Friday, April 1, 2011

Women in math and theoretical computer science

This week at the Newton institute, I had few technical discussions in the hallways since the subject of the workshop (discrete harmonic analysis) was really outside my sphere of competence.

So we talked about, mostly, the same things that always come up: food; job openings; who got a new job where, got married, had kids, got divorced, or died; comparative quality of life as an academic across various countries; teaching conditions at various universities; Java versus Scheme; quality versus quantity in publications; theoretical versus applied research; mathematics versus theoretical computer science; beauty; why we do what we do; the meaning of life; and the lack of women in science.

It's amazing that I have had discussions about women in science at pretty much every conference for more than 20 years, have even been to a couple of events that were dedicated to women issues, and yet, I have absolutely nothing to say about it. I can make an effort and repeat what I have heard, and maybe spew out a few half-forgotten, half-made-up statistics, but I have never had a single thought of my own on the subject.

I see that there are very few women in academia.
I hear that the masculine gender predominates in language.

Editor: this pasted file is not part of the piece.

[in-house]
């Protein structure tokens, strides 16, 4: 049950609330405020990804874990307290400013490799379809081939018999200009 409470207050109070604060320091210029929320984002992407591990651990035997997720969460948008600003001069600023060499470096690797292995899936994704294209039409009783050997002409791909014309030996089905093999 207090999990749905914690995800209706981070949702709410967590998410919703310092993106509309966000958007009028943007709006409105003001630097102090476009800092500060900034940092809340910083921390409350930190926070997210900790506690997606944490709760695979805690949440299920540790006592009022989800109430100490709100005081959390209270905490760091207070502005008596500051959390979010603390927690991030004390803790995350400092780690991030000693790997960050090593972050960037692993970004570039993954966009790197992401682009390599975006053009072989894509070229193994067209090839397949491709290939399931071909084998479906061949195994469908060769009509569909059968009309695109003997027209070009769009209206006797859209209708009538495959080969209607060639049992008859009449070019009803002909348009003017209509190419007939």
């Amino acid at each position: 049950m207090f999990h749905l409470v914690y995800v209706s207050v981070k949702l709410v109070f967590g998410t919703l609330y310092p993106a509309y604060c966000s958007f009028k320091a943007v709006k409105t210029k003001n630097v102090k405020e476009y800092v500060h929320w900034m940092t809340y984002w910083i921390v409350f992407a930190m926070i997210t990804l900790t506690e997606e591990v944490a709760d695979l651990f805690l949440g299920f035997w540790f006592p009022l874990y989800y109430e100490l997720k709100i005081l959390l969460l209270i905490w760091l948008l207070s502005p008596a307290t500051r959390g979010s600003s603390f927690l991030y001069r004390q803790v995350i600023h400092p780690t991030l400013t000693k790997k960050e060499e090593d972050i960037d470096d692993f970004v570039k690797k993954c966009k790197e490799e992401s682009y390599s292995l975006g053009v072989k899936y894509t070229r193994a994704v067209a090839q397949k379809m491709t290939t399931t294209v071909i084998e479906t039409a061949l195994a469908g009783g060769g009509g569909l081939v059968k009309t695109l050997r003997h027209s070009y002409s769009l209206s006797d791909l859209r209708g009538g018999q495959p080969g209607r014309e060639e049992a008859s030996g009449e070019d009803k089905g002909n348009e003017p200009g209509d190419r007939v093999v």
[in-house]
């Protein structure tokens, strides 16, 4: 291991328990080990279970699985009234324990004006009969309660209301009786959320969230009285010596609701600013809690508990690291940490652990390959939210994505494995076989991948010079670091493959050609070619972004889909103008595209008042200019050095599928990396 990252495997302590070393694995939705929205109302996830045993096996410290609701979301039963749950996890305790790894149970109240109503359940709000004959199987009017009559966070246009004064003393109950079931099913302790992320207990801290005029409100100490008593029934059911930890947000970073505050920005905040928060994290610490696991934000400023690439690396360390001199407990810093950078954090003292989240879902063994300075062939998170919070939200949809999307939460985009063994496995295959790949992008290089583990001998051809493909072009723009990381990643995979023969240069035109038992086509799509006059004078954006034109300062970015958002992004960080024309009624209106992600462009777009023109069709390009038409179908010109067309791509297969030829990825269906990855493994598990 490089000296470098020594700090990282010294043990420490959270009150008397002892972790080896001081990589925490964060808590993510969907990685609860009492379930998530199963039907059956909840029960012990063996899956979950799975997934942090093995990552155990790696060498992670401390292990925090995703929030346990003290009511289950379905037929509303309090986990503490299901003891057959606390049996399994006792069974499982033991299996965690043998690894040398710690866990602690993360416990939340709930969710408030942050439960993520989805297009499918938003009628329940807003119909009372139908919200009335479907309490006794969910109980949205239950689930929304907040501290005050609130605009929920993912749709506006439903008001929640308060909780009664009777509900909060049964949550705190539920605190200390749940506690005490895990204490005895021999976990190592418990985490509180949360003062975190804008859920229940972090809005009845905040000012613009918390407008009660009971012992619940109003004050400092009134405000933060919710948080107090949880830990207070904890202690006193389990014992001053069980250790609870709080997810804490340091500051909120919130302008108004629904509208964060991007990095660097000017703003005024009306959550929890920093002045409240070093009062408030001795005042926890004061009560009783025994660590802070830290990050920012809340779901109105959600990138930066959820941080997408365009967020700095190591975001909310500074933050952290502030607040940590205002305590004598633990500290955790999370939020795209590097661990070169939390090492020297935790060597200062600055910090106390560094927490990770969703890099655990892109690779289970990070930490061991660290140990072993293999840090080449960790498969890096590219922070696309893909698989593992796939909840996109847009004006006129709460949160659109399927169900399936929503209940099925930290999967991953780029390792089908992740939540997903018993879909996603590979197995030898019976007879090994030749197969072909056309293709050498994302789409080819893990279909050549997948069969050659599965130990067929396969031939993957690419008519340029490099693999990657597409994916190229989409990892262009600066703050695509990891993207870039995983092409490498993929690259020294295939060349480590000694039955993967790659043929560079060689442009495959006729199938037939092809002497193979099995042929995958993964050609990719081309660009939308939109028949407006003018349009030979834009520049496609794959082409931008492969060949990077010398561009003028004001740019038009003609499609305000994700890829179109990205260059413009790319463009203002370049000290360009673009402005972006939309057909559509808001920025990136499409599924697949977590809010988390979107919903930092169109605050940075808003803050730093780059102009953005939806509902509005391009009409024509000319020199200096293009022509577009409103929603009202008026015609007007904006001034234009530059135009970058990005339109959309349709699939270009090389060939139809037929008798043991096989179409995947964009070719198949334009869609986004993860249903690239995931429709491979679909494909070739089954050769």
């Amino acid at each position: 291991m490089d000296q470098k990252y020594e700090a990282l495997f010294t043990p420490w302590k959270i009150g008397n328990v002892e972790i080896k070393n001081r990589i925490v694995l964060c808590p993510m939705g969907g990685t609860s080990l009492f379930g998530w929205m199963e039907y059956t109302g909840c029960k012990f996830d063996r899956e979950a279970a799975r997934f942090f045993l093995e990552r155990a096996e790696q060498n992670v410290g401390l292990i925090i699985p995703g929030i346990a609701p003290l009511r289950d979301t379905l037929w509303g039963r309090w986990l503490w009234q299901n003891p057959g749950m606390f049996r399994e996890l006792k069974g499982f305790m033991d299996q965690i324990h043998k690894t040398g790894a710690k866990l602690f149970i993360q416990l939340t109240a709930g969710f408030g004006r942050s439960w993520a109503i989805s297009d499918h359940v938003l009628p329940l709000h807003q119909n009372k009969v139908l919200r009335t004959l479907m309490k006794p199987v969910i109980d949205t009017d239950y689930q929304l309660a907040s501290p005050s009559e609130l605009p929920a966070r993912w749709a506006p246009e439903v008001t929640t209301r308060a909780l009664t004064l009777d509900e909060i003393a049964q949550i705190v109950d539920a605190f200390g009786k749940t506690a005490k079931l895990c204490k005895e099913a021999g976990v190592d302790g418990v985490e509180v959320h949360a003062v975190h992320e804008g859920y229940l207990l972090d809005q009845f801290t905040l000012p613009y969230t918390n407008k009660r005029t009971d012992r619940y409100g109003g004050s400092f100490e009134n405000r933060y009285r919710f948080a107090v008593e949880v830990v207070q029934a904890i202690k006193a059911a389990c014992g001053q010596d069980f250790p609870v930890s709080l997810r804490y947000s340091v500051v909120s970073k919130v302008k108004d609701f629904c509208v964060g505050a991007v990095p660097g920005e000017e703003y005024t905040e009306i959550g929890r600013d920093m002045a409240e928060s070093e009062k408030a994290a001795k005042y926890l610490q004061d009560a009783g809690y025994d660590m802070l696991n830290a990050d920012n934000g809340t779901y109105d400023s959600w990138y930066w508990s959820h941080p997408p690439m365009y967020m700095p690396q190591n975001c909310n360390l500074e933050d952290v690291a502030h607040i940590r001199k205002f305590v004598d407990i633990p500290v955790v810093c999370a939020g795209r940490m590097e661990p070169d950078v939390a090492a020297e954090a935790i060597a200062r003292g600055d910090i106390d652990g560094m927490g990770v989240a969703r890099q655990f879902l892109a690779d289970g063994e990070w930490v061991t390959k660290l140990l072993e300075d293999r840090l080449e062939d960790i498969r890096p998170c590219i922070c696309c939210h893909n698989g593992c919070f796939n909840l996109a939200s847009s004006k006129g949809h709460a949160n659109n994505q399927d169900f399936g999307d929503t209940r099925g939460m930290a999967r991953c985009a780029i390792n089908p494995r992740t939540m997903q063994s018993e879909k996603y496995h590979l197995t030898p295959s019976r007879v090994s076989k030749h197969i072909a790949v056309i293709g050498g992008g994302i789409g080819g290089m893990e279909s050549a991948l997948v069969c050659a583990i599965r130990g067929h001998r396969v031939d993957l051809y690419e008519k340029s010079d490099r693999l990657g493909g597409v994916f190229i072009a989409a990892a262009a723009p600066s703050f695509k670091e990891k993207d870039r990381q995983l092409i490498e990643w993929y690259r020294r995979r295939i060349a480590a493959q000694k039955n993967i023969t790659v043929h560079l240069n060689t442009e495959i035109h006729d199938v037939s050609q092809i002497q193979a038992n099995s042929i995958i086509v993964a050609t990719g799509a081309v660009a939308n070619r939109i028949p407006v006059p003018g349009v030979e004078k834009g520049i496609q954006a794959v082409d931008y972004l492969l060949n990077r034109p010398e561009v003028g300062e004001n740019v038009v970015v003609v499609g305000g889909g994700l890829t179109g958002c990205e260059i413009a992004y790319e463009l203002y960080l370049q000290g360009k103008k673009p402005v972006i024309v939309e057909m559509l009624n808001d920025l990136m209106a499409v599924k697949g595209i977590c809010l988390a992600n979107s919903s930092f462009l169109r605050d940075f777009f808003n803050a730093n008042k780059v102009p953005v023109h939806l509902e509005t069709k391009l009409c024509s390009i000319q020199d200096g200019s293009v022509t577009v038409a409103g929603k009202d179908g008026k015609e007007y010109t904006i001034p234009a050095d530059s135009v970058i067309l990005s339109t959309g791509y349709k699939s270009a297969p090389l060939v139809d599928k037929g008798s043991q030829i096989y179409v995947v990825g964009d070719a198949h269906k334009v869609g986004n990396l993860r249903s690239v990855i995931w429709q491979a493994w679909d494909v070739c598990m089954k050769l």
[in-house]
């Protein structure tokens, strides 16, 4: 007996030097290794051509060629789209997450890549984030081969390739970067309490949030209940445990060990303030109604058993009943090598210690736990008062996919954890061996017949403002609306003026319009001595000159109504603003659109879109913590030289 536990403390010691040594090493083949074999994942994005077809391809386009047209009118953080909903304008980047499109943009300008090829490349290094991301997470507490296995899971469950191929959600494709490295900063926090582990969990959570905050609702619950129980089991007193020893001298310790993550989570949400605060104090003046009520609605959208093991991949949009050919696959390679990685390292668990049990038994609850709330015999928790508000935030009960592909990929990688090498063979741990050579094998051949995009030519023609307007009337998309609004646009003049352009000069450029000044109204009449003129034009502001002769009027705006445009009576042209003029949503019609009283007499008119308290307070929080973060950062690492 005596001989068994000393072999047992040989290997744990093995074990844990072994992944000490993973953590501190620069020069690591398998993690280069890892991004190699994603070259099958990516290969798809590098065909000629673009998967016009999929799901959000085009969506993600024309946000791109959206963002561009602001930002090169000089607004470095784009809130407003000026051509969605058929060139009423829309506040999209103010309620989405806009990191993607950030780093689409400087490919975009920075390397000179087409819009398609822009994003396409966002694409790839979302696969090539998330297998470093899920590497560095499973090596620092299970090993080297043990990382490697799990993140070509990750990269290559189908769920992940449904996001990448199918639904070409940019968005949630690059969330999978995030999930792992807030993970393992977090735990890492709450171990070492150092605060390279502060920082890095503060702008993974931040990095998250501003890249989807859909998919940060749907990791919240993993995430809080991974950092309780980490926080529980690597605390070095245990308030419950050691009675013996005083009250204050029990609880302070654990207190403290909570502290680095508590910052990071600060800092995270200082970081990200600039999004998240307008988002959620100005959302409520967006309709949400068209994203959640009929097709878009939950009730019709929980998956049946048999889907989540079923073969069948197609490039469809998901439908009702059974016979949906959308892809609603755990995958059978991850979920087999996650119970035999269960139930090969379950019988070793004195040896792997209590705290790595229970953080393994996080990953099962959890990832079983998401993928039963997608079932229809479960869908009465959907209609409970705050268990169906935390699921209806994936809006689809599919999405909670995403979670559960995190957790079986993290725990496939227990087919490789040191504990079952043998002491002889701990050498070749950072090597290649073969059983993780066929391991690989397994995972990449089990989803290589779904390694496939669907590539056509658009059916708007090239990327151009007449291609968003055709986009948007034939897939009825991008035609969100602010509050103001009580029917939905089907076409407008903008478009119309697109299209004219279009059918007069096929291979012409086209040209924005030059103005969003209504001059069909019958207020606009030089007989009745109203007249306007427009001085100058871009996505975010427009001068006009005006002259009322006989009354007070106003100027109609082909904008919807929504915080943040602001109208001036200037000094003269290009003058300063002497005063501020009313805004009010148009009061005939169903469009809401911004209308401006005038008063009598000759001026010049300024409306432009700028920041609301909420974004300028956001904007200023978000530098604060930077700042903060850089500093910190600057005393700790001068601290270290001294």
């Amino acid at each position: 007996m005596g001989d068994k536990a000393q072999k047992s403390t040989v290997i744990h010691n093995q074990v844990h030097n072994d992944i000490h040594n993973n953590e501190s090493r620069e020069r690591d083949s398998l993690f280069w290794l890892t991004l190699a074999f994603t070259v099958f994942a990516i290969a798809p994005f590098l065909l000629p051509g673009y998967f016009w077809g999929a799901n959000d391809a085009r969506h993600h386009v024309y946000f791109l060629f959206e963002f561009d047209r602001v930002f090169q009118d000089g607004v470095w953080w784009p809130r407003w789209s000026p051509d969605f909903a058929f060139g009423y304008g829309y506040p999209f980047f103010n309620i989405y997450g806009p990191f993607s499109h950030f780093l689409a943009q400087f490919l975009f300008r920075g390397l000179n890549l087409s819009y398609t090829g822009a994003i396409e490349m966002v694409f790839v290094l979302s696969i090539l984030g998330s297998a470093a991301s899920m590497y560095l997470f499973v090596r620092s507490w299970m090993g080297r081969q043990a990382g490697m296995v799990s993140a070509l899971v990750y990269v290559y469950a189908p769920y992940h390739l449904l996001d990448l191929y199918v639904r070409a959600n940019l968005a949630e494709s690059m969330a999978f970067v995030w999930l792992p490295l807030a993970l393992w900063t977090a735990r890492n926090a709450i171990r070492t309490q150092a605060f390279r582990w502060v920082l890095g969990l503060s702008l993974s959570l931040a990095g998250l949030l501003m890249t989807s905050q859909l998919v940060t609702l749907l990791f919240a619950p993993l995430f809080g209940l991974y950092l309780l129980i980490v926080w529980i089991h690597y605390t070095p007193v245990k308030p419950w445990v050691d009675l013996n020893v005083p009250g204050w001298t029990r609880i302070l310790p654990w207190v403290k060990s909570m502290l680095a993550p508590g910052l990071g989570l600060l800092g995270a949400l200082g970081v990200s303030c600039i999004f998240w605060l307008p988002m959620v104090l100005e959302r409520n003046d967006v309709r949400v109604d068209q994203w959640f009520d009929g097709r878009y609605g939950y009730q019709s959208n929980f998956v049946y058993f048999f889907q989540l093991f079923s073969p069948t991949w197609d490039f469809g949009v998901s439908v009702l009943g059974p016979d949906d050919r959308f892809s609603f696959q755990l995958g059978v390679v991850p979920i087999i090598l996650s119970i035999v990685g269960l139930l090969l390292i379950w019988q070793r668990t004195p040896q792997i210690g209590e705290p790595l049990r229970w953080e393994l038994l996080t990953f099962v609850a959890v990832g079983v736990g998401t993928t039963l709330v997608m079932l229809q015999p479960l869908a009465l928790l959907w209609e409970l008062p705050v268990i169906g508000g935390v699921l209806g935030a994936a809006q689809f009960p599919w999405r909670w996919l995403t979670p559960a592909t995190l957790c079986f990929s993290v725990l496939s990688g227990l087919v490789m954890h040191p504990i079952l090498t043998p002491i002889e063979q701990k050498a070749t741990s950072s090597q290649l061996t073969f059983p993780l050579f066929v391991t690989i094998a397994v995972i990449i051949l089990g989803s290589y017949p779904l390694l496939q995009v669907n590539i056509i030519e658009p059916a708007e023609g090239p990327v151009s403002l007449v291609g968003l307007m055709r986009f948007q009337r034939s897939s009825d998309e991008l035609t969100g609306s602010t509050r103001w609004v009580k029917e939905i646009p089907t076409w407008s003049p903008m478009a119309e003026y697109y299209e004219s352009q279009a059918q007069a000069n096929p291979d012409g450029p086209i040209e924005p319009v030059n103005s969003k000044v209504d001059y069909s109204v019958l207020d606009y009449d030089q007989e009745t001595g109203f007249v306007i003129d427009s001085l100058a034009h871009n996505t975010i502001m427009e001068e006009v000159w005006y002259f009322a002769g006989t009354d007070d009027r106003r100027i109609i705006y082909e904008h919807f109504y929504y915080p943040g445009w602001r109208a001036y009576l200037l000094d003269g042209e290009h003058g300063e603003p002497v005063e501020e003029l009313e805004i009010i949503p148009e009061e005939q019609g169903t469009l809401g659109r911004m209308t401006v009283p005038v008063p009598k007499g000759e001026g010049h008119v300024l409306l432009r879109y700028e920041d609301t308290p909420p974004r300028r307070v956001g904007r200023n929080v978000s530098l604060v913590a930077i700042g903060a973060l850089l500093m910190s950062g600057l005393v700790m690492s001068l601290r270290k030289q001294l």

I listen with sympathy or indignation, as the case may be, to stories of sexism and discrimination.
But I am unable to abstract the problems, hypothesize the reasons, propose possible solutions, and design a mechanism to implement them and to evaluate their effectiveness.

Could it be that I am just not interested?

3 comments:

  1. Dear Claire,

    If you are the person I believe you are then I can state that you already started your teaching career in a primary school at Ifs in Normandy, teaching me some English words your mother had learnt you and some Ancient Greek ones which you got from your father. You were already a small genious back then. My empirical guess is therefore based on pure (strong?)intuition, knowing that the probability might be little for having at least 2 Frenchwomen named Claire Mathieu and having both an academic job in the US.
    Anyway who ever you are it is nice to see that you have gone so far making an impressive career beyond the Atlantic. Well done!

    A bientôt, qui sait.
    Xavier résidant maintenant au Danemark (expatrié lui aussi)

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  2. Hi Xavier! I can't believe it!!! You are the boy who got a higher grade point average than me inm the second quarter of CM1, right?

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